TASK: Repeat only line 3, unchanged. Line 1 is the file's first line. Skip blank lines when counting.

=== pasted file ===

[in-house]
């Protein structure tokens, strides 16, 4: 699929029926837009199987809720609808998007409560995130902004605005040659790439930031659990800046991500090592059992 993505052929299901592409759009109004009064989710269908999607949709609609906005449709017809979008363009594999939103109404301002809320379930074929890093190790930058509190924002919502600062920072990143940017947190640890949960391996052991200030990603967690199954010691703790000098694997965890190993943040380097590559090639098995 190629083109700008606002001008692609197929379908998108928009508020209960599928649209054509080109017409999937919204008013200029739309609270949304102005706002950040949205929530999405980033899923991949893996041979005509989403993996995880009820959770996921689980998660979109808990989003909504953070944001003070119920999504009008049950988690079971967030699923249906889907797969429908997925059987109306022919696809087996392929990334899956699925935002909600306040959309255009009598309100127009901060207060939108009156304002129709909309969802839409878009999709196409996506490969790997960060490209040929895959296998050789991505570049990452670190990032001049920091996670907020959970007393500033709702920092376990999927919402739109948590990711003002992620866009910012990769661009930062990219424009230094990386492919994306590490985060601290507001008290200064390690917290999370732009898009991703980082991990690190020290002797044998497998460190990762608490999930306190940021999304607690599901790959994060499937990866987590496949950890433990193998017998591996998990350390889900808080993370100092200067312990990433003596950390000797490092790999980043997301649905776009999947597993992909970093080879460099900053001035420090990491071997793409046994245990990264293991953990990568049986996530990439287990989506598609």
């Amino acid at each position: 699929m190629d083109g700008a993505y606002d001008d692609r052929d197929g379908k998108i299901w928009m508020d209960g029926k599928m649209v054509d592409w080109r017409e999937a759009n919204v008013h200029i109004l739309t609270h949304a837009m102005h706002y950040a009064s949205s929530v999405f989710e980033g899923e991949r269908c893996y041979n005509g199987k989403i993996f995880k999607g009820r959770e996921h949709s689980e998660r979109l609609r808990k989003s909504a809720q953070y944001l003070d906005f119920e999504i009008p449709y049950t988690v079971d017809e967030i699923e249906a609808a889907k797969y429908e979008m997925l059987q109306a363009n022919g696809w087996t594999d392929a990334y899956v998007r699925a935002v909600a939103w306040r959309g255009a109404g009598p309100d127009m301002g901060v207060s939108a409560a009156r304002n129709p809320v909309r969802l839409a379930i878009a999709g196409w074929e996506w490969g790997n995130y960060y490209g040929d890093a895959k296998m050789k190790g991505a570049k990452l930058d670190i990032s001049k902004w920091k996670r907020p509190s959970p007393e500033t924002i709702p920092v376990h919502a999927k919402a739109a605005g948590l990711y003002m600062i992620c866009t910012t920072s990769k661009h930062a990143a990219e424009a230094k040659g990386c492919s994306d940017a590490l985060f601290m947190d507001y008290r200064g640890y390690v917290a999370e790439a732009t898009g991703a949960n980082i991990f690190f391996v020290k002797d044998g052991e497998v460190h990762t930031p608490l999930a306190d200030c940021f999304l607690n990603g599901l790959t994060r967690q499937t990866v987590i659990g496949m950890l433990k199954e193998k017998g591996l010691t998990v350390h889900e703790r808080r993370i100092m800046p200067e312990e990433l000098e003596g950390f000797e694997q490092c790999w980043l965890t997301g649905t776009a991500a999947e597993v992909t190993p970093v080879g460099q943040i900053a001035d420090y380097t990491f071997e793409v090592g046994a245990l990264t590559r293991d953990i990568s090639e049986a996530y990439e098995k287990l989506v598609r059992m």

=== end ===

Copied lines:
């Amino acid at each position: 699929m190629d083109g700008a993505y606002d001008d692609r052929d197929g379908k998108i299901w928009m508020d209960g029926k599928m649209v054509d592409w080109r017409e999937a759009n919204v008013h200029i109004l739309t609270h949304a837009m102005h706002y950040a009064s949205s929530v999405f989710e980033g899923e991949r269908c893996y041979n005509g199987k989403i993996f995880k999607g009820r959770e996921h949709s689980e998660r979109l609609r808990k989003s909504a809720q953070y944001l003070d906005f119920e999504i009008p449709y049950t988690v079971d017809e967030i699923e249906a609808a889907k797969y429908e979008m997925l059987q109306a363009n022919g696809w087996t594999d392929a990334y899956v998007r699925a935002v909600a939103w306040r959309g255009a109404g009598p309100d127009m301002g901060v207060s939108a409560a009156r304002n129709p809320v909309r969802l839409a379930i878009a999709g196409w074929e996506w490969g790997n995130y960060y490209g040929d890093a895959k296998m050789k190790g991505a570049k990452l930058d670190i990032s001049k902004w920091k996670r907020p509190s959970p007393e500033t924002i709702p920092v376990h919502a999927k919402a739109a605005g948590l990711y003002m600062i992620c866009t910012t920072s990769k661009h930062a990143a990219e424009a230094k040659g990386c492919s994306d940017a590490l985060f601290m947190d507001y008290r200064g640890y390690v917290a999370e790439a732009t898009g991703a949960n980082i991990f690190f391996v020290k002797d044998g052991e497998v460190h990762t930031p608490l999930a306190d200030c940021f999304l607690n990603g599901l790959t994060r967690q499937t990866v987590i659990g496949m950890l433990k199954e193998k017998g591996l010691t998990v350390h889900e703790r808080r993370i100092m800046p200067e312990e990433l000098e003596g950390f000797e694997q490092c790999w980043l965890t997301g649905t776009a991500a999947e597993v992909t190993p970093v080879g460099q943040i900053a001035d420090y380097t990491f071997e793409v090592g046994a245990l990264t590559r293991d953990i990568s090639e049986a996530y990439e098995k287990l989506v598609r059992m």